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Researchers Link Air Pollution to NICU Stays for Newborns

Allison Inserro
Researchers said if the findings are confirmed, pregnant women may want to limit their time outdoors when air quality advisories indicate unhealthy conditions.
As a dangerous heat wave settled in from the Midwest to the East Coast Friday, researchers at the National Institutes of Health (NIH) said that infants born to women exposed to high levels of air pollution in the week before birth are more likely to be admitted to a newborn intensive care unit (NICU).

Depending on the type of pollution, chances for NICU admission increased from about 4% to as much as 147%, compared with infants whose mothers did not encounter high levels of air pollution during the week before delivery.

“Short-term exposure to most types of air pollutants may increase the risk for NICU admission,” said Pauline Mendola, PhD, of the Epidemiology Branch at NIH’s Eunice Kennedy Shriver National Institute of Child Health and Human Development, in a statement. “If our findings are confirmed, they suggest that pregnant women may want to consider limiting their time outdoors when air quality advisories indicate unhealthy conditions.”

Researchers do not know why exposure to air pollution might increase the chances for NICU admission. They theorize, however, that pollutants increase inflammation, leading to impaired blood vessel growth, particularly in the placenta, which supplies oxygen and nutrients to the developing fetus.

Rising NICU admission rates present financial challenges, as average daily NICU costs may reach or exceed $3000, the authors said. If the results are confirmed by other studies, limiting pregnant women’s exposure to high levels of air pollutants may provide a way to reduce NICU admissions.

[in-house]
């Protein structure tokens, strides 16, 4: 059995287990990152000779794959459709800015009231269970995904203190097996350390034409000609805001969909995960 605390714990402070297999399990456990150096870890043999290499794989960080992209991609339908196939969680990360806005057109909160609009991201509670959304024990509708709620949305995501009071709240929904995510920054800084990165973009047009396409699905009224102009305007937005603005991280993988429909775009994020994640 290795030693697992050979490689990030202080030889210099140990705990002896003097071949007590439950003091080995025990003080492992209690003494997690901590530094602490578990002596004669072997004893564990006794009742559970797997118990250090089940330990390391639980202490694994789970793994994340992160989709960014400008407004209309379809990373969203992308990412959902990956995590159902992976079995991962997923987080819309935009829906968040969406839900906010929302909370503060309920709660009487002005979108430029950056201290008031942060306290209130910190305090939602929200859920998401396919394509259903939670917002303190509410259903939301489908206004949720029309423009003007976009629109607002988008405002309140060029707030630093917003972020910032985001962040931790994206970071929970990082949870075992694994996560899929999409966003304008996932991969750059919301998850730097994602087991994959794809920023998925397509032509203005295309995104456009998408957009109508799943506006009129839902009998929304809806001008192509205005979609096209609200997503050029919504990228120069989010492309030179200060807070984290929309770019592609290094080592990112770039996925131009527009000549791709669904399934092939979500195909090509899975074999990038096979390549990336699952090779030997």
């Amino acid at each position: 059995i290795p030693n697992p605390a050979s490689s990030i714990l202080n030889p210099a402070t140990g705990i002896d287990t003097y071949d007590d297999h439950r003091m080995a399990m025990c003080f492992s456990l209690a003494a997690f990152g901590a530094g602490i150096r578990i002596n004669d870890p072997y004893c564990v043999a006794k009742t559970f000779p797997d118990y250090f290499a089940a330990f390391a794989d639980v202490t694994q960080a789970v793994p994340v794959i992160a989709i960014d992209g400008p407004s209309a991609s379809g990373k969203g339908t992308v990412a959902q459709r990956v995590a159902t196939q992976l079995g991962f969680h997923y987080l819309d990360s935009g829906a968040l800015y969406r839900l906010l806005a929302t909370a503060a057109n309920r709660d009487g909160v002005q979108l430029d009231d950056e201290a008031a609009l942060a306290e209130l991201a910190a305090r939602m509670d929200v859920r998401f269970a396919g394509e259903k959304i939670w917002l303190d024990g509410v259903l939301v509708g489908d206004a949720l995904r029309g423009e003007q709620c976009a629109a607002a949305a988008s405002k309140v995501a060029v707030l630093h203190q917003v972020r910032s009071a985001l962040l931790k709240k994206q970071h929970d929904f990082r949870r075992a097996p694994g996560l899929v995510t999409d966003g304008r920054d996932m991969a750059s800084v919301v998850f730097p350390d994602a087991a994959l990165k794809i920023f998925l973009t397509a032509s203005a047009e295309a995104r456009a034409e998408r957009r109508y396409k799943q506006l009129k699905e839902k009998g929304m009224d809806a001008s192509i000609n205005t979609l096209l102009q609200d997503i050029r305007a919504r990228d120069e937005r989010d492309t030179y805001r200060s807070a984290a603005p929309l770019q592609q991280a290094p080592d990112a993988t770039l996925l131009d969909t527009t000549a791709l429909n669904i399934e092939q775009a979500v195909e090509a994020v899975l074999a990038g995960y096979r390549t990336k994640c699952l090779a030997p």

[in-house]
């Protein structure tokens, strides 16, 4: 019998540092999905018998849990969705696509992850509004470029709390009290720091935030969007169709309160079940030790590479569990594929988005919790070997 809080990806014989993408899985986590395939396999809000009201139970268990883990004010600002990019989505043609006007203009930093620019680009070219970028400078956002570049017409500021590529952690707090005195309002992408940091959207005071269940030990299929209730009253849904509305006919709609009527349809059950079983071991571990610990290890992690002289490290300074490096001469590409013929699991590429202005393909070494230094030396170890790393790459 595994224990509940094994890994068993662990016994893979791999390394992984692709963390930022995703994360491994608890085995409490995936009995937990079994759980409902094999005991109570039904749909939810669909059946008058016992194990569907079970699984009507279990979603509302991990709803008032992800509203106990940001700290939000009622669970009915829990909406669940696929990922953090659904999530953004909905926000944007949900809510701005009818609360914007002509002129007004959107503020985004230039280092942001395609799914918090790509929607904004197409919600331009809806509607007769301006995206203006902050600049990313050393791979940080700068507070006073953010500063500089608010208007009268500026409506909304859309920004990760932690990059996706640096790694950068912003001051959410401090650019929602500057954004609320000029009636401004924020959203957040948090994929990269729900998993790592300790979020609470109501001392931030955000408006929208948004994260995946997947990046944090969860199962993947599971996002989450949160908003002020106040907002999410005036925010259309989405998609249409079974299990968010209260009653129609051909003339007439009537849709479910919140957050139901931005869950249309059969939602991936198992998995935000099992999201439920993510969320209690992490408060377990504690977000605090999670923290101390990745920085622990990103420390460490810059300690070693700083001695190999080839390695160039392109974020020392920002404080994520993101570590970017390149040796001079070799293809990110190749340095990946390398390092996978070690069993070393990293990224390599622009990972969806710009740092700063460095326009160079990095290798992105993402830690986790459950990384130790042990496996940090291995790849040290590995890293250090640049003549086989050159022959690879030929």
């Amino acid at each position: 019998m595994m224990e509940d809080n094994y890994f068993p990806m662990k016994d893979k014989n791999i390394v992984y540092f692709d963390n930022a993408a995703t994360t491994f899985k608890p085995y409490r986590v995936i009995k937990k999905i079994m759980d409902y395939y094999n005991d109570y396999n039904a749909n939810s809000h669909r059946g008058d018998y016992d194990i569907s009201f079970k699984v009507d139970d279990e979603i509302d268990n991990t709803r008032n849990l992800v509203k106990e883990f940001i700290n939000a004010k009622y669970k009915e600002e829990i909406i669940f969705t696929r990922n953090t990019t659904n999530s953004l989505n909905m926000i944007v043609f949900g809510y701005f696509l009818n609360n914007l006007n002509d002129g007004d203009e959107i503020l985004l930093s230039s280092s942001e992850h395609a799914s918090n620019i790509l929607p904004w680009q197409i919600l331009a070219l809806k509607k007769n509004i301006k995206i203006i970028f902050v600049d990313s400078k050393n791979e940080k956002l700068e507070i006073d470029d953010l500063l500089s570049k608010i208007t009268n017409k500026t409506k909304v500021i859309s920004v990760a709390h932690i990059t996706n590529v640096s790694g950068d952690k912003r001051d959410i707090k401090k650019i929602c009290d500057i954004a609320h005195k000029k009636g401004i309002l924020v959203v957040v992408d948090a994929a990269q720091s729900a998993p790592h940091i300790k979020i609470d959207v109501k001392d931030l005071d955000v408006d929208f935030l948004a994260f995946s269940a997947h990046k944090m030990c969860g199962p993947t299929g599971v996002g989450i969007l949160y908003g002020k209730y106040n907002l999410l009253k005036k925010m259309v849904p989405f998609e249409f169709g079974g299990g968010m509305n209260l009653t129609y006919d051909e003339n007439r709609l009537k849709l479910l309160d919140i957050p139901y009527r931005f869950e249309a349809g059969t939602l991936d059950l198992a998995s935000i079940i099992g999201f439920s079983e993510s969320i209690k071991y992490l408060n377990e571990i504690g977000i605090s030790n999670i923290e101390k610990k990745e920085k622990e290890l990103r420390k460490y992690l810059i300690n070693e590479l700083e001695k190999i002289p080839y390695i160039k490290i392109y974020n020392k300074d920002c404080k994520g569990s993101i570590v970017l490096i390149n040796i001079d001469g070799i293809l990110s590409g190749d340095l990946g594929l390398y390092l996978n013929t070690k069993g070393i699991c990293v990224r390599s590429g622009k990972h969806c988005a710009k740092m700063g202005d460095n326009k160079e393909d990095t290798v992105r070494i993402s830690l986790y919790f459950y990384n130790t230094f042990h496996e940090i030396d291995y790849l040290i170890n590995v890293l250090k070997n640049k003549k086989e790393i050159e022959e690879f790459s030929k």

The study, which appeared July 12 in Annals of Epidemiology, sought to determine whether prenatal exposure to air pollution might increase the chance for NICU admission, the rates of which have been rising. 

It builds on previous studies that have linked elevated levels of certain kinds of air pollutants to higher risks for gestational diabetes and pre-eclampsia, as well as research that has found that infants born to women exposed to high levels of air pollutants are at risk for preterm birth, being small for their gestational age at birth, and growing more slowly than normal in the uterus.  

Other research has found that air pollution can lead to lung infections in young children.

Researchers analyzed data from the Consortium on Safe Labor, which compiled information on more than 223,000 births at 12 clinical sites in the United States from 2002 to 2008. They linked records from more than 27,000 NICU admissions to data modified from the Community Multiscale Air Quality Modeling System, which estimates environmental pollution concentrations in the United States.

They matched air quality data in the area where each birth occurred to the week before delivery, the day before delivery, and the day of delivery. They then compared these time intervals to air quality data 2 weeks before delivery and 2 weeks after delivery to identify risk of NICU admission associated with pollution levels.

The researchers also examined the odds of NICU admission associated with high concentrations of particulate matter (pollution particles) less than 2.5 microns in diameter (PM2.5).

Exposure to high concentrations of organic compounds in the air was associated with a 147% increase in risk of NICU admission. Elemental carbon and ammonium ions presented similar increases in risk (38% and 39%, respectively), whereas exposure to nitrate compounds was associated with a 16% higher risk of NICU admission.

Chances of NICU admission increased significantly with exposures to traffic-related pollutants on the day before and the day of delivery, compared with the week before delivery: 4% and 3%, respectively, for an approximately 300 parts per million (ppm) increase in carbon monoxide; 13% and 9% for an approximately 26 ppm increase in nitrogen dioxide; and 6% and 3% for an approximately 3 ppm increase in sulfur dioxide.

Reference

Seeni I, Williams A, Nobles C, Chen Z, Sherman S, Mendola P. Acute air pollution exposure and NICU admission: a case-crossover analysis [published online July 12, 2019]. Ann Epidemiol. doi: 10.1016/j.annepidem.2019.07.008.

 
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